Mandate driver-training programs and continued education coursework

    Orienting new hires to driver safety policies and requiring continuous safety training for employees on a regular basis can help minimize company and driver risk. Provide drivers with strategies to prevent accidents and minimize injury if an accident occurs, such as wearing seatbelts and properly securing cargo.

    Require routine vehicle maintenance

    Practicing proper fleet vehicle maintenance is a highly effective way to prevent accidents from occurring. A recent study out of the UK found that car maintenance was not a priority for many fleet drivers—about 11 percent of van drivers failed to identify the minimum tire tread limit and 15 percent of drivers reported they never check the oil in their vehicles. A company policy that clearly outlines required vehicle maintenance practices would help hold drivers accountable, including:

    ~  Schedule vehicle inspections on a regular basis
    ~  Report mechanical issues as soon as possible
    ~  Review important vehicle maintenance issues
    ~  Ensure vehicles are properly equipped with working seat belts, adequate fleet tire treads, rollover protection, etc.

    Monitor driver motor vehicle records

    Avoid hiring poor drivers or identify problem drivers by conducting motor vehicle and criminal background checks. Routinely review every driver’s motor vehicle record and respond promptly to evidence of reckless driving behavior by:

    ~  Requiring additional safety training and lessons
    ~  Restricting driving privileges
    ~  Suspending or terminating the driver

    To avoid significant financial and emotional loss due to vehicular accidents, fleet managers can help promote safe driving through the development of safety policies, proper vehicle maintenance and accident prevention training for drivers. By ensuring all the appropriate steps are taken to train and protect the fleet, work-related accidents and their associated costs could be greatly reduced.

  • Consider how often fleet drivers switch back and forth between driving fleet vehicles and passenger vehicles. Because of the frequency of their refueling, they run a higher-than-average risk of accidentally filling a fuel tank with the wrong type of fuel—a costly mistake that can seriously harm a fleet company’s vehicles and its bottom line.

    Fleet managers who teach and enforce proper fueling practices with drivers ultimately save their company time, money and heartache. Below are some facts and tips fleet managers can share with drivers to help improve fuel economy and avoid unnecessary fleet maintenance expenses.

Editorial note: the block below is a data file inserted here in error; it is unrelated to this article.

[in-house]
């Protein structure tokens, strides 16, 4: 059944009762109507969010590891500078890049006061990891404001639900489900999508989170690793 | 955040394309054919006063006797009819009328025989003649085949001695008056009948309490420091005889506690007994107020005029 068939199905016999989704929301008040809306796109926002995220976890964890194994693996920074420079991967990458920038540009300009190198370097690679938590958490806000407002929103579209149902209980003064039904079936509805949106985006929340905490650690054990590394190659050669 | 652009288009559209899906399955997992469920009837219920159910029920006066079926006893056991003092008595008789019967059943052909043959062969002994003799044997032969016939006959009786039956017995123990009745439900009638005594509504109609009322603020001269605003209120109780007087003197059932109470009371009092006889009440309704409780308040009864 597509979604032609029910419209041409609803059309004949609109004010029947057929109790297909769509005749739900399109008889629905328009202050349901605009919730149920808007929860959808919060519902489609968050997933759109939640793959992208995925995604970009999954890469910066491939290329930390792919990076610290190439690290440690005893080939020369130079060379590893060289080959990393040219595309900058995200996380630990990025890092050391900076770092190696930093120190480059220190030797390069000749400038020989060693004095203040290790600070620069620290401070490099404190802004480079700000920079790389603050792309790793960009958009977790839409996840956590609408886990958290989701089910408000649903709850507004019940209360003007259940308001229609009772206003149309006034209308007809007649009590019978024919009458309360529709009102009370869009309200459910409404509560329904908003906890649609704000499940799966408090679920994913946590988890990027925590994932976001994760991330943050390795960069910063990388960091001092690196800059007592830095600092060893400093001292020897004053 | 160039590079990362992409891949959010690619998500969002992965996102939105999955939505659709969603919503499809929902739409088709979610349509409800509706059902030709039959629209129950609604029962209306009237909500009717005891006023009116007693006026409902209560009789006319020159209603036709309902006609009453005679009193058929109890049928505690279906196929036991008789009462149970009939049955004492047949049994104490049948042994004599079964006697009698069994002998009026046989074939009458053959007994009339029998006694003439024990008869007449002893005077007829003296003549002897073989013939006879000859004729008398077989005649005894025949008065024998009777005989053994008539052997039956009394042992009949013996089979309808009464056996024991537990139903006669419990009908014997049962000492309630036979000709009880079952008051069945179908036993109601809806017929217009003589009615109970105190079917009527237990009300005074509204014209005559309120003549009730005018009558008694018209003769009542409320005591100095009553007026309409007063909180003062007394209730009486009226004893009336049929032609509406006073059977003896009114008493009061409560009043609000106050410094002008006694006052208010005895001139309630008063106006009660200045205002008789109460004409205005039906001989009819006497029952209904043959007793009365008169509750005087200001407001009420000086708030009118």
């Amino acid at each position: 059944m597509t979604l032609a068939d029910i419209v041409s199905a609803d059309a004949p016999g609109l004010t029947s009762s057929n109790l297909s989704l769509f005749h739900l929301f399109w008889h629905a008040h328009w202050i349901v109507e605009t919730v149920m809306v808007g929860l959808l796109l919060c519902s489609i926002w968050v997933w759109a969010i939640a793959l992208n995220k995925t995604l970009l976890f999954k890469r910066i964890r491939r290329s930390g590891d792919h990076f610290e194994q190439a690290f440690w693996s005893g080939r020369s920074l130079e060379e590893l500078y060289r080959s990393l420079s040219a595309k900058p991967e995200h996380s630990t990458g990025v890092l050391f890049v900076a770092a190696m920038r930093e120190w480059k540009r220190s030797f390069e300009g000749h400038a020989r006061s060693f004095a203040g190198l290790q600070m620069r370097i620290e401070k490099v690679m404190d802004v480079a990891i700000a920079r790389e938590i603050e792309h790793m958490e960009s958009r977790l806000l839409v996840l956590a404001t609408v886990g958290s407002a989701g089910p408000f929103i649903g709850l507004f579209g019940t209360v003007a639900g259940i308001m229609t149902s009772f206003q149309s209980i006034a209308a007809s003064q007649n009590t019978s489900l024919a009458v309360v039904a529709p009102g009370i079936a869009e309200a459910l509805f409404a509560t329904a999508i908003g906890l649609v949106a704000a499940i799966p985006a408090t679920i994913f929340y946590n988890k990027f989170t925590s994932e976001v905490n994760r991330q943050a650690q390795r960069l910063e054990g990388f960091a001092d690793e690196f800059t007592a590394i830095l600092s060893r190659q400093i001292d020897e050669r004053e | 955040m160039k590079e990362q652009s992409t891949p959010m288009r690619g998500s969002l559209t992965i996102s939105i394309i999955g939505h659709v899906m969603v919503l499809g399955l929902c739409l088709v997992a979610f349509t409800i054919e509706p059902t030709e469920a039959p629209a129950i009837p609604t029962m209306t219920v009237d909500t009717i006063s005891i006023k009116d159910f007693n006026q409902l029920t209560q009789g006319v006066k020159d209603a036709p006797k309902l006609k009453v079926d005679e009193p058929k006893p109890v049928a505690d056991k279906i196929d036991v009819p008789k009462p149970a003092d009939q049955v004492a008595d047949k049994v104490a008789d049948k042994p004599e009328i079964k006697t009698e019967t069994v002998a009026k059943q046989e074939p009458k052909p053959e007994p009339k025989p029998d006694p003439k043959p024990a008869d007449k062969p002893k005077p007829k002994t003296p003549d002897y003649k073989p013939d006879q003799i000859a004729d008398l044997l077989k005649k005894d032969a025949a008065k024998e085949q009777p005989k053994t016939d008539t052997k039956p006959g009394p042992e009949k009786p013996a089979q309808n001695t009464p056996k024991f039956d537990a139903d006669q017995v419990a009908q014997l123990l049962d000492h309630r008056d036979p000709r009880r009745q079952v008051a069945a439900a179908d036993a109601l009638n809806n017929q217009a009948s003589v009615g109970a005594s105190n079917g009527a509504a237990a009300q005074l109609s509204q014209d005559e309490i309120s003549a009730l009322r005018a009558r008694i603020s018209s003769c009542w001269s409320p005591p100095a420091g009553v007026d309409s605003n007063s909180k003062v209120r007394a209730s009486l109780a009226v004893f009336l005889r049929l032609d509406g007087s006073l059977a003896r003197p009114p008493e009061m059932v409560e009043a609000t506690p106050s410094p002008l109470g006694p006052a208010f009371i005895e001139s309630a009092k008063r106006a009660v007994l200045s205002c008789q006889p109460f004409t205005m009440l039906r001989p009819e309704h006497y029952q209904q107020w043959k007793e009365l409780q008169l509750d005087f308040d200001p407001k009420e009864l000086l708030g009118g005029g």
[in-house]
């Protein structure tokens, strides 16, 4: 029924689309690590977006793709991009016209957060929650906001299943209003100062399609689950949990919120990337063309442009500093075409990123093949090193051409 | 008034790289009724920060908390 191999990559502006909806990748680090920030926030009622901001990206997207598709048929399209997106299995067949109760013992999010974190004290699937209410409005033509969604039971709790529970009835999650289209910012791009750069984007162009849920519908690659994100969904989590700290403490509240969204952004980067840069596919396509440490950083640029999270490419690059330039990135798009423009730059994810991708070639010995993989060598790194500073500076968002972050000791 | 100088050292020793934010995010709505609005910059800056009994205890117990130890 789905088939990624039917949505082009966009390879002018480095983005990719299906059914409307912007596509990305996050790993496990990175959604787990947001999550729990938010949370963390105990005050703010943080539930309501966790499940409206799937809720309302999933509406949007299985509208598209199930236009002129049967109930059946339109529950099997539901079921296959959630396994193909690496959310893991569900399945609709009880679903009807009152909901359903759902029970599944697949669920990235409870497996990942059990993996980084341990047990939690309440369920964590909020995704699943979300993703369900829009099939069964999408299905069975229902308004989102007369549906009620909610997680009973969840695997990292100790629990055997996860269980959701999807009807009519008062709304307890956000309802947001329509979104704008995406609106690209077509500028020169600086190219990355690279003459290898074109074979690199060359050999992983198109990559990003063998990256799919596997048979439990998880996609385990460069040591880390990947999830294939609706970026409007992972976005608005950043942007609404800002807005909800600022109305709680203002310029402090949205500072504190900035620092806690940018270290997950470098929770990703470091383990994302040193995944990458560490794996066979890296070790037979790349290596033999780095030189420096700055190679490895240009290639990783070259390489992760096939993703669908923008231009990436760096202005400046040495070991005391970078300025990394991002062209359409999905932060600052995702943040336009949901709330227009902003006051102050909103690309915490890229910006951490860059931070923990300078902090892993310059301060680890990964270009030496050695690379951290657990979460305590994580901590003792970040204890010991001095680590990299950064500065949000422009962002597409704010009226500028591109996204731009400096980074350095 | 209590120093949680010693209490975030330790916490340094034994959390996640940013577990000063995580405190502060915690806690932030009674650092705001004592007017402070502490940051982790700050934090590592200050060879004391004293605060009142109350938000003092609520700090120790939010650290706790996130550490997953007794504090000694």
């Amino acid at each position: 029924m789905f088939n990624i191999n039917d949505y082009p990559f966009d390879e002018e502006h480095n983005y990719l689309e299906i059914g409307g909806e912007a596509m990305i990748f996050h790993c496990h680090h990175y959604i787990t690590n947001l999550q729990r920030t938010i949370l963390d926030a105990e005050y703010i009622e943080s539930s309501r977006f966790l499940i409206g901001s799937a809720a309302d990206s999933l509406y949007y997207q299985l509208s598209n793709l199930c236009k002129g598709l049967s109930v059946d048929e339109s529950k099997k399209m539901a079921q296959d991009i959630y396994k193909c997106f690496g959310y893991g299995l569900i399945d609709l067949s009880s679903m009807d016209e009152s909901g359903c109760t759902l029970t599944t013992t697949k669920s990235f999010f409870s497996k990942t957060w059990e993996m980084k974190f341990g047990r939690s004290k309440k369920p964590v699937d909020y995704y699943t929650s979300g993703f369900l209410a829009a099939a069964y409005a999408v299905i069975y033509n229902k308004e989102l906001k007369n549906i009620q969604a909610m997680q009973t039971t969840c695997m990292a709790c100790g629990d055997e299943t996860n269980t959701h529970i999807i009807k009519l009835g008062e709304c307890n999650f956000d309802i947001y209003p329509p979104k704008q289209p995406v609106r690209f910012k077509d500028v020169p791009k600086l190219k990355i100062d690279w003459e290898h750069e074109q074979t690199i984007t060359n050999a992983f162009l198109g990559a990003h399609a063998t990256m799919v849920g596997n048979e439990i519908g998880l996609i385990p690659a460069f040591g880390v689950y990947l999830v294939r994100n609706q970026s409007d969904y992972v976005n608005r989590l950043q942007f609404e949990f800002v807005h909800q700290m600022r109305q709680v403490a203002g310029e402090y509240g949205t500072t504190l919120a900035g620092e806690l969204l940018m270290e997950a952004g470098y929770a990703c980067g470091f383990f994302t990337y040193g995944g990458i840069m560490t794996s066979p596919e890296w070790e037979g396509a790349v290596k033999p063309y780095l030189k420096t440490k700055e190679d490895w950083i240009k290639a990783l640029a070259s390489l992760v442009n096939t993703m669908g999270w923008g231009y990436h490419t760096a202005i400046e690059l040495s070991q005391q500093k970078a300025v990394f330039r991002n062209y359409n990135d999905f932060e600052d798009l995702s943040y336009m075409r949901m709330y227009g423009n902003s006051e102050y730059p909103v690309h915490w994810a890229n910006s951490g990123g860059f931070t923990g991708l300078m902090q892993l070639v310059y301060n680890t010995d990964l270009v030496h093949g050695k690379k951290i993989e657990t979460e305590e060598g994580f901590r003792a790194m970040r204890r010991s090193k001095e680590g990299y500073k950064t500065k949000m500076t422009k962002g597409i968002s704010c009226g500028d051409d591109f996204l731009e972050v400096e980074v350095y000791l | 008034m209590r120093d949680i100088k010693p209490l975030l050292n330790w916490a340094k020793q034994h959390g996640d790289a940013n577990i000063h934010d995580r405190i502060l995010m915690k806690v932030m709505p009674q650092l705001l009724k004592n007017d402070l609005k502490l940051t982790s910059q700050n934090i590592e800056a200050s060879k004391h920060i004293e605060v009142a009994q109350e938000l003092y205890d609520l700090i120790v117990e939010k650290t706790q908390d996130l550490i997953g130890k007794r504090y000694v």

Did you know?

    ~  In case any fleet managers question the importance of reminding drivers to use the correct type of fuel, they ought to read  this About.com article that describes the damaging effects of filling up with the wrong fuel. Each year 300,000 vehicles require maintenance because of this error and these expenses add up to at least nearly $250 million dollars. Ouch!

    ~  Vehicle fueling requirements vary, as do octane ratings (which measure the burn time of fuel in a vehicle’s cylinder). A vehicle that receives lower than its required octane level loses fuel efficiency and risks engine breakdown; higher than required levels may either improve fuel efficiency (a potentially worthy investment) or have zero impact on the vehicle’s performance (a waste of money). Fleet managers need to make that determination based on what their fleet vehicles are used for and how often they’re used, as well as the fueling requirements stated in the vehicle’s manual.

        Try this…

        ~  Fleet managers can greatly reduce the odds of drivers filling tanks with the wrong fuel by creating visual reminders in prominent locations—and they can never display too many. Effective locations for bold-color notes include on the dashboard, on the fuel tank door, on the interior of the driver’s-side door, and wherever fleet fuel cards are stored. Fleet managers can also provide verbal reminders and create a system that requires drivers to verify the type of fuel they’ll use before leaving fleet headquarters.

        ~  Some fuel management programs feature a powerful safety tool that provides control remotely for fleet managers. After a driver or fuel attendant swipes a fleet card the system detects pre-programmed data about the driver and the vehicle and determines if the driver selected the correct type of fuel. If not, the pump is immediately deactivated and the fleet manager is alerted to the error.

            Companies that operate with transportation already pay plenty toward fuel expenses, and a poor fueling decision at the pump can potentially prove catastrophic for business. Informed fleet managers who implement effective fueling policies and educate employees about proper fueling practices for specific vehicles can ensure fleets remain on the road and out of the shop, which keeps customers happy and business thriving.